France agreed on a major deal for economic aid towards the development of Côte d'Ivoire, despite worries surrounding the ability of Abidjan to end its hostilities surrounding the deadly conflicts of 2010-2011.
French Ministers of Economy and Development, Pierre Moscovici and Pascal Canfin signed a contract that includes debt-cancellation and development for 630 million euros over the period of 2013 and 2015.
It's a visit that represents the "new relationship that we want to build between sub-Saharan Africa" that is founded on values such as "social progress, transparency, good governance and equality" said Moscovici.
He added that this deal is "exceptional by virtue of the amount".
Projects included in the deal range from construction and maintenance of schools, hospitals, courthouses, rural roads, and sanitary services in the capital.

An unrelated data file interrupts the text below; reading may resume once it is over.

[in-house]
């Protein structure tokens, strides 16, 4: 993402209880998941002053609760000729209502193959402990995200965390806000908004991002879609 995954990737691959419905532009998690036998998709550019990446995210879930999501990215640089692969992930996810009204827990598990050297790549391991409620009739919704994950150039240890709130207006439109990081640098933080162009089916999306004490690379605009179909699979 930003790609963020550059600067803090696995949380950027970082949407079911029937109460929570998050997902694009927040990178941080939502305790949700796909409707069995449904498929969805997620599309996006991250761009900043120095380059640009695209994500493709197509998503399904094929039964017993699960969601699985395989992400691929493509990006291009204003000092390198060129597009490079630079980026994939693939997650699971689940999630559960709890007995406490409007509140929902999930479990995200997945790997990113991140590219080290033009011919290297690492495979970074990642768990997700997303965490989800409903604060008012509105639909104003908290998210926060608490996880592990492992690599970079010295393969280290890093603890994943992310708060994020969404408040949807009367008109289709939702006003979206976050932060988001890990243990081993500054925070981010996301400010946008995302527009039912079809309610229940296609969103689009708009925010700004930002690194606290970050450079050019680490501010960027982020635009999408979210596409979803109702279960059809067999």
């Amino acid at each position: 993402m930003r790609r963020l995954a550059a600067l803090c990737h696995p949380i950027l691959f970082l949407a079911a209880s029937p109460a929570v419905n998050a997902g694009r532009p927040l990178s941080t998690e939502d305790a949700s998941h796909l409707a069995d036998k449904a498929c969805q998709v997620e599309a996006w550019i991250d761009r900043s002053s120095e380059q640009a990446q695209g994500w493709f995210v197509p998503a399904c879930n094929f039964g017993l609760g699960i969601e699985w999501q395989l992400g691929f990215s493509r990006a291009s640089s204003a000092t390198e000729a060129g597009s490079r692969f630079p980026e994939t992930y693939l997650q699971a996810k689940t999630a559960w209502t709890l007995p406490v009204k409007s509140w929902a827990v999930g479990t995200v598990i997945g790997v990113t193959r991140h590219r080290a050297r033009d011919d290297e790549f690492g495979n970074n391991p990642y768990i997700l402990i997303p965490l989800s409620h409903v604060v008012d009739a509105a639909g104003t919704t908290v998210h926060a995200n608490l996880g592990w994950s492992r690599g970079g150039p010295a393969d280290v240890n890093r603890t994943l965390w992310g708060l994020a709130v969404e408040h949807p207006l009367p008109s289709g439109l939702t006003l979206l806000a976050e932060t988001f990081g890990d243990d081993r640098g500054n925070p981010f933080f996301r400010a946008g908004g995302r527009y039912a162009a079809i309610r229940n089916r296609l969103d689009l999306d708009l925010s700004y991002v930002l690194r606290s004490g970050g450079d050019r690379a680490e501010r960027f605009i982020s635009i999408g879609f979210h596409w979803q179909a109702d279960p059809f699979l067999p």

Coming out of the post-electoral crisis of last year, that killed 3000, the Ivorian Prime Minister Daniel Kablan Duncan admitted that the country was "partially in ruins" and was thankful for the renewed help from France.
This development deal was set in motion by former French president Nicolas Sarkozy. Under his direction, France played a decisive role, particularly militarily, back in April 2011 that put an end to Laurent Gbagbo's presidency paving the way for the current Ivorian President Alassane Ouattara.